There is this unending myth that the soprano sax is a beast, but it isn’t. Play a well balanced mouthpiece on a soprano and you will know it very quickly. But most players have never played on a good soprano mouthpiece.
Now, that doesn’t mean they don’t like the piece they are playing. They may love it, but they might not love it so much if they played a good one. The reason is this: once they know how a good soprano mouthpiece should feel and respond, they’ll understand what their mouthpiece has been doing to them.
I know all the stories about Charlie Parker playing anything and sounding great, and the same for scores of other players. But none of them were soprano players, were they? I don’t know a single dedicated soprano player that will play any old mouthpiece with no problem. The fact is that the soprano is different.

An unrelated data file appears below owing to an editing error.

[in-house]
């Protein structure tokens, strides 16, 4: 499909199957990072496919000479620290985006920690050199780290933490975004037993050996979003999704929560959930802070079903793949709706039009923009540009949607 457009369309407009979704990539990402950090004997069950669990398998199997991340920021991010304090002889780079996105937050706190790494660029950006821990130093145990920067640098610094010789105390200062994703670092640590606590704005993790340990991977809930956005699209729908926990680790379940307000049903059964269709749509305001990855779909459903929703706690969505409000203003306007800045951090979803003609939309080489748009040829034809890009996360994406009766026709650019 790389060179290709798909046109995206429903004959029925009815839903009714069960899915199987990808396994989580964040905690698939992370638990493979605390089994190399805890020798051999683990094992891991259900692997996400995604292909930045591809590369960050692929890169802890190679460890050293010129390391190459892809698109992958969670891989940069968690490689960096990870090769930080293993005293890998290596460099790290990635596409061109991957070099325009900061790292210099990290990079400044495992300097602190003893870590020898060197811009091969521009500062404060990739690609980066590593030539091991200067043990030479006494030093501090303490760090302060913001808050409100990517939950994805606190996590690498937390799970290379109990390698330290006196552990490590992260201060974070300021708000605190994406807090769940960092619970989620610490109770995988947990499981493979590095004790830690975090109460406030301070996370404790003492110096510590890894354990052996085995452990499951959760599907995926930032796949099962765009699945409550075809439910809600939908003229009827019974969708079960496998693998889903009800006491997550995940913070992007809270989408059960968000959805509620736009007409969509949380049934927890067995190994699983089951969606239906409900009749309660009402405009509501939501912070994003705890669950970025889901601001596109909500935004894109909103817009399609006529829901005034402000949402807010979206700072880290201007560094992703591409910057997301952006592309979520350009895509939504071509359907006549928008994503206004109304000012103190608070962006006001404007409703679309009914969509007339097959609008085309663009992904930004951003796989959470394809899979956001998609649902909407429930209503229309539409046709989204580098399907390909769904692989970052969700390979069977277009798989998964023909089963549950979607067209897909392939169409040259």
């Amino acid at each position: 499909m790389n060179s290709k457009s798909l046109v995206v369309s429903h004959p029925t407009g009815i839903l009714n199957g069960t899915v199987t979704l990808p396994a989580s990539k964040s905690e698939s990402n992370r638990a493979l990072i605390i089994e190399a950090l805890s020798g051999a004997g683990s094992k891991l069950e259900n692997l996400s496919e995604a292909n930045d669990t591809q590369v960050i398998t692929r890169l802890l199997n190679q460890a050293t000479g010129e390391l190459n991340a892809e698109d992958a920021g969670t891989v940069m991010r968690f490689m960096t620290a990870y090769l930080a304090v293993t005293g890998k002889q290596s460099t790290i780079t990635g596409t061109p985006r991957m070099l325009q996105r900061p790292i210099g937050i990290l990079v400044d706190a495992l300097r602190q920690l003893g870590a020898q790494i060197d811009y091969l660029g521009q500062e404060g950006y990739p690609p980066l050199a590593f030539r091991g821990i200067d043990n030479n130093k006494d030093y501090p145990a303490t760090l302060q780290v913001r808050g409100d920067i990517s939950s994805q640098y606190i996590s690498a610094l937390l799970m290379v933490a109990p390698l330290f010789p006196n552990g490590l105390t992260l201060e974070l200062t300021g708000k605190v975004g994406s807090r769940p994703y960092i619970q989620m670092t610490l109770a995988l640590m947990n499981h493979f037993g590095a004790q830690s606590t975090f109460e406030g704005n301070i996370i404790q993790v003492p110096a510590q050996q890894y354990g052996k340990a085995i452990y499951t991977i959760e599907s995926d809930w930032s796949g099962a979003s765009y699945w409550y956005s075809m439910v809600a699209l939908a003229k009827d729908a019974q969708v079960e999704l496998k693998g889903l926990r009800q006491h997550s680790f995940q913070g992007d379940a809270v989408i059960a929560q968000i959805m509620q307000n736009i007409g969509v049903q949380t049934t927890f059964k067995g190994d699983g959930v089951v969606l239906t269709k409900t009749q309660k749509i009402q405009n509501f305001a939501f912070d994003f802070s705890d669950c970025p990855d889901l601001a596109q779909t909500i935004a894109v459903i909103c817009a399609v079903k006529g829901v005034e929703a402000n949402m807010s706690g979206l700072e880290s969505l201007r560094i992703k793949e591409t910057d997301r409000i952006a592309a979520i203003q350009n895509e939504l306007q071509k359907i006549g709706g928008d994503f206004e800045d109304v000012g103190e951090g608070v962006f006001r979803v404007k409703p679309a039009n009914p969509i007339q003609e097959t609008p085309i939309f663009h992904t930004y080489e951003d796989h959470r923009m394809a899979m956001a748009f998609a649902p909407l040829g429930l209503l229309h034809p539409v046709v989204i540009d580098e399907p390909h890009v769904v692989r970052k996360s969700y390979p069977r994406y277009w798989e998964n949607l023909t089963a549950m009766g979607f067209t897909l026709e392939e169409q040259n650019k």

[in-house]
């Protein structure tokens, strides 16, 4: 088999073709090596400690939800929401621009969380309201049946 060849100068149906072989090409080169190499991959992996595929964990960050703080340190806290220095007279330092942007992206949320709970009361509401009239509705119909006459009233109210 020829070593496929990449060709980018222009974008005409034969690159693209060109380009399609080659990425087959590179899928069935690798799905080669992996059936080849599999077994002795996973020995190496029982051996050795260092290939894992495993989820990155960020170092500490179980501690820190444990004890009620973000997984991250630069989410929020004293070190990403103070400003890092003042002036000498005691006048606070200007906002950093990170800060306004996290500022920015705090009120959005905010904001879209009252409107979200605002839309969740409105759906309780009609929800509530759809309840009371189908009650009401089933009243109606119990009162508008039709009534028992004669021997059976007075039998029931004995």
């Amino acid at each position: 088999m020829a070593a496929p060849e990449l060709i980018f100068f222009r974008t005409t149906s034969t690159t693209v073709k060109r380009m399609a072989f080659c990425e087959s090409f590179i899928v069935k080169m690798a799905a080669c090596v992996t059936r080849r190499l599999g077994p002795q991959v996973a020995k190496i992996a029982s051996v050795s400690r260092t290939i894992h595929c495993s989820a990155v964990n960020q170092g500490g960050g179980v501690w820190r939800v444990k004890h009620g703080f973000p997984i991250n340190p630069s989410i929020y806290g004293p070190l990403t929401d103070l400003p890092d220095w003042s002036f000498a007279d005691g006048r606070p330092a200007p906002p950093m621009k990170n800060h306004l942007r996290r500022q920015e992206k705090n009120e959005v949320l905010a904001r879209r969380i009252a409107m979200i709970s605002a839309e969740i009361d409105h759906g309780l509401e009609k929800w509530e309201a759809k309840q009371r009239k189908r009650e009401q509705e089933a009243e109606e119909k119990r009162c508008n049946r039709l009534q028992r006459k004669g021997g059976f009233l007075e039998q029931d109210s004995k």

There are folks who want you believe the soprano is a beast, that it is different, but when you say the soprano isn’t a beast but “is” different, they tell you it isn’t different, it’s just like any saxophone. What?
There’s a lot of information on this website about the soprano and soprano mouthpieces. Here’s one thing that I believe is very important:
Play on a well balanced soprano mouthpiece as soon as you can. You will learn a lot and that will save you a lot of time, frustration and, not least, money.
Most soprano players do not play the soprano as their main horn, but rather they double on it. Get on a good mouthpiece and play. It’s that simple.